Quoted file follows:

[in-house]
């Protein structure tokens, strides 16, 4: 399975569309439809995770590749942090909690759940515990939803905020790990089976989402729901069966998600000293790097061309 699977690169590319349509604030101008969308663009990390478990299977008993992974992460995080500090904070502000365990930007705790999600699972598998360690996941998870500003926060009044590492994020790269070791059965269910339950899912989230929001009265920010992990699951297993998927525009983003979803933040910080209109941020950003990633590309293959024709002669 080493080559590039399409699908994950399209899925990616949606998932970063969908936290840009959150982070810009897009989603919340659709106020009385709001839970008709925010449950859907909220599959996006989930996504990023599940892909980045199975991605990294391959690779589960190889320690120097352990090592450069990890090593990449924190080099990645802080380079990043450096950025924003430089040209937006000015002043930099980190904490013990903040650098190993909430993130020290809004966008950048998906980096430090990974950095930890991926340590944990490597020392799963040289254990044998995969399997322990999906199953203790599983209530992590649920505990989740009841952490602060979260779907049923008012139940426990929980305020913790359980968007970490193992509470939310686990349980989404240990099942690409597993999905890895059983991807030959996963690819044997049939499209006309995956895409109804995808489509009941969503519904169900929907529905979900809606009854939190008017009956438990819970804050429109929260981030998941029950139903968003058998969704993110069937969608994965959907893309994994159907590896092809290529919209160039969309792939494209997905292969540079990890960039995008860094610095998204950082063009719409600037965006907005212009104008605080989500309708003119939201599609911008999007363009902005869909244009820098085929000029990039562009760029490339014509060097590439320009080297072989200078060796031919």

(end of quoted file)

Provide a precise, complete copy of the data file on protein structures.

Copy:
[in-house]
């Protein structure tokens, strides 16, 4: 399975569309439809995770590749942090909690759940515990939803905020790990089976989402729901069966998600000293790097061309 699977690169590319349509604030101008969308663009990390478990299977008993992974992460995080500090904070502000365990930007705790999600699972598998360690996941998870500003926060009044590492994020790269070791059965269910339950899912989230929001009265920010992990699951297993998927525009983003979803933040910080209109941020950003990633590309293959024709002669 080493080559590039399409699908994950399209899925990616949606998932970063969908936290840009959150982070810009897009989603919340659709106020009385709001839970008709925010449950859907909220599959996006989930996504990023599940892909980045199975991605990294391959690779589960190889320690120097352990090592450069990890090593990449924190080099990645802080380079990043450096950025924003430089040209937006000015002043930099980190904490013990903040650098190993909430993130020290809004966008950048998906980096430090990974950095930890991926340590944990490597020392799963040289254990044998995969399997322990999906199953203790599983209530992590649920505990989740009841952490602060979260779907049923008012139940426990929980305020913790359980968007970490193992509470939310686990349980989404240990099942690409597993999905890895059983991807030959996963690819044997049939499209006309995956895409109804995808489509009941969503519904169900929907529905979900809606009854939190008017009956438990819970804050429109929260981030998941029950139903968003058998969704993110069937969608994965959907893309994994159907590896092809290529919209160039969309792939494209997905292969540079990890960039995008860094610095998204950082063009719409600037965006907005212009104008605080989500309708003119939201599609911008999007363009902005869909244009820098085929000029990039562009760029490339014509060097590439320009080297072989200078060796031919």